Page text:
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0 of 1 people found the following review helpful
2.0 out of 5 stars Frustrated? Angry? Change the furniture!, 10 Sep 2013
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The reviews on the book's cover give glowing testimonials to this journalist`s first published novel. It does focus on the evocative and our reading group became quite animated during the review.

A slow start introduces the Redfern family. A spineless and down-trodden wife, Anne has evidently done little to nurture or protect her very troubled daughter, Charlotte. They have lived in fear and awe of the tyrannical and abusive, Charles. Their patriarch, conveniently, lies unconscious in bed and is very much at their mercy.

The dialogue between these disengaged women by his hospital sick bed shows no hint of any changes that might alleviate their dissatisfaction with their lives, or their relationships. Charlotte's boyfriend Gabriel is the only character in the plot to develop and change. No one is particularly likeable or interesting. If Anne is truly worn down by submission she never really demonstrates her frustrations or anger, except when she changes the furniture. Whilst acknowledging that change is scary, we questioned why Anne had married and stayed with Charles. As a young woman she was supposedly both intelligent and very attractive. It might have been more easily understood if she had been just a `plain Jane', like her loyal friend Janet who Charles despised.
There is no real build up, or increase in tension, just one unprecedented physical demonstration of frustration from Charlotte in the hospital and, even that, is futile. There is a distinct lack of drama and anguish and therefore little enticement for the reader to become involved in the women's presumed misery and the background to it. We suggested an alternative ending could have given some clarity, possibly retribution, or at least more defiance than Anne changing the sofa that Charles loved.

The time changes are confusing and although it was most likely set in the 1990s there were indications of it being more recent. The likelihood of this being a true story was also suggested. Possibly the idea came during an interview with a victim of child abuse or mental cruelty.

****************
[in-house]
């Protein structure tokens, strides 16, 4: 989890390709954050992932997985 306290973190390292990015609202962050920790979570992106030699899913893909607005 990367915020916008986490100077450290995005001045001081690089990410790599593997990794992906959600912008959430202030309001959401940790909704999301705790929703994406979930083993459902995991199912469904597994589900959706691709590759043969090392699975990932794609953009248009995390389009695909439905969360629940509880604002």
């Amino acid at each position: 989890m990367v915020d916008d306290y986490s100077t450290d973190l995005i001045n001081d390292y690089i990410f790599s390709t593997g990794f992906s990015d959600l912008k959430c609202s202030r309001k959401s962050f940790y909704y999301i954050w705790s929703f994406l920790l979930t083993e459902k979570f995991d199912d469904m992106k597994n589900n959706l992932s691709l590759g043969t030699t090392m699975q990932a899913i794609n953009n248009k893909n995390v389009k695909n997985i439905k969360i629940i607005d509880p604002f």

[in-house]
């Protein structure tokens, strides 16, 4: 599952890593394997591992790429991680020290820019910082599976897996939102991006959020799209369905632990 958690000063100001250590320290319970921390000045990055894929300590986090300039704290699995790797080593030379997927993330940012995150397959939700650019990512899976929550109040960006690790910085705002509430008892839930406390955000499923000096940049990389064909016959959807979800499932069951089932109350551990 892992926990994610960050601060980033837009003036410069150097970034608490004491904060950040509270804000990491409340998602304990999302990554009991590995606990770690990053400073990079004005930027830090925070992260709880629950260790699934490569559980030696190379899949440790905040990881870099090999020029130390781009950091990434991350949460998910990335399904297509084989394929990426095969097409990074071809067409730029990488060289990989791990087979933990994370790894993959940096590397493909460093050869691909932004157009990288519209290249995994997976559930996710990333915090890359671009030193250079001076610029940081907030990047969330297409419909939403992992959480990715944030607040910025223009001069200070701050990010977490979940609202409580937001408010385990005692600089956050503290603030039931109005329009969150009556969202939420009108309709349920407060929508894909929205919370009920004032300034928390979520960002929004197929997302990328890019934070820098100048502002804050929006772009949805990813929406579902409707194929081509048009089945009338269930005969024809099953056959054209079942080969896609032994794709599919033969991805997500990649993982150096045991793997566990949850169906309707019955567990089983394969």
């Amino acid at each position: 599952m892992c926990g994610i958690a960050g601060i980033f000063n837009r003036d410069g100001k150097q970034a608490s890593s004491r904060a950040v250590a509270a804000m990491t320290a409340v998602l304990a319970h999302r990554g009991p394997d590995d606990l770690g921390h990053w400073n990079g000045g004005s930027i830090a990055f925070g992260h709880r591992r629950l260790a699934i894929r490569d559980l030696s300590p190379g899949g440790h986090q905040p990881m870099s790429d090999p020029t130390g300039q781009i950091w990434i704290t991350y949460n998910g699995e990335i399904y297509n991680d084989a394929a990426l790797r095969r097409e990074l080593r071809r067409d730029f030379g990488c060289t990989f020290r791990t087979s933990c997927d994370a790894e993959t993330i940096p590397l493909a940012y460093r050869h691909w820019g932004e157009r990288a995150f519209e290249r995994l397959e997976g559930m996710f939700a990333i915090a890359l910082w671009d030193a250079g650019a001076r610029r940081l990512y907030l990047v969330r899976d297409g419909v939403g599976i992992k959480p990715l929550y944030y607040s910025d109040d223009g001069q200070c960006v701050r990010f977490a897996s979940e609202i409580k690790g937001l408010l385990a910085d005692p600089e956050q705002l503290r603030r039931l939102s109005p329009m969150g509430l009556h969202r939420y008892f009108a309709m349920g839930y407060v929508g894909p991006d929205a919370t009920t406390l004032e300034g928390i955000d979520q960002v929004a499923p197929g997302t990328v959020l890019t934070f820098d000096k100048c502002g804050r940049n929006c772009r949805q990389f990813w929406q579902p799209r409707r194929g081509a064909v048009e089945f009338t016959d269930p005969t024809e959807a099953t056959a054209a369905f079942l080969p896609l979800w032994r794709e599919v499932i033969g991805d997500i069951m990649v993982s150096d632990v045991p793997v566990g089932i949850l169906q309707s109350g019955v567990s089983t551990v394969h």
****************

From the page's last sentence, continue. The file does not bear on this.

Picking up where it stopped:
Like a tortuous, never-ending game of `Paper, Scissors, Stone', these unlikable family members attack each other and there is no winner.
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0 of 1 people found the following review helpful
3.0 out of 5 stars It's ok., 11 Jun 2013
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I felt this book was flawed, The portrayal of the daughter was good and believable buth somehow that of the mother fell flat, well it was flat and I didn't feel I knew anymore about her at the end of the book than I did at the beginning. The novel began in the present and then went back in time but sometimes it seemed like it had gone back to the 1950s although I think it was meant to be the 70s and 80s.
A fairly miserable read until the last chapter when all was sunny and wonderful and the angel Gabriel saved the day.
I wouldn't recommend it really, there are other books to read.
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0 of 8 people found the following review helpful
5.0 out of 5 stars I have not yet read it, 26 Jan 2013
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This review is from: Scissors, Paper, Stone (Paperback)
It had a good review so I thought I would. Read it but as yet I have not had time
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Scissors, Paper, Stone
Scissors, Paper, Stone by Elizabeth Day (Paperback - 4 Jan 2011)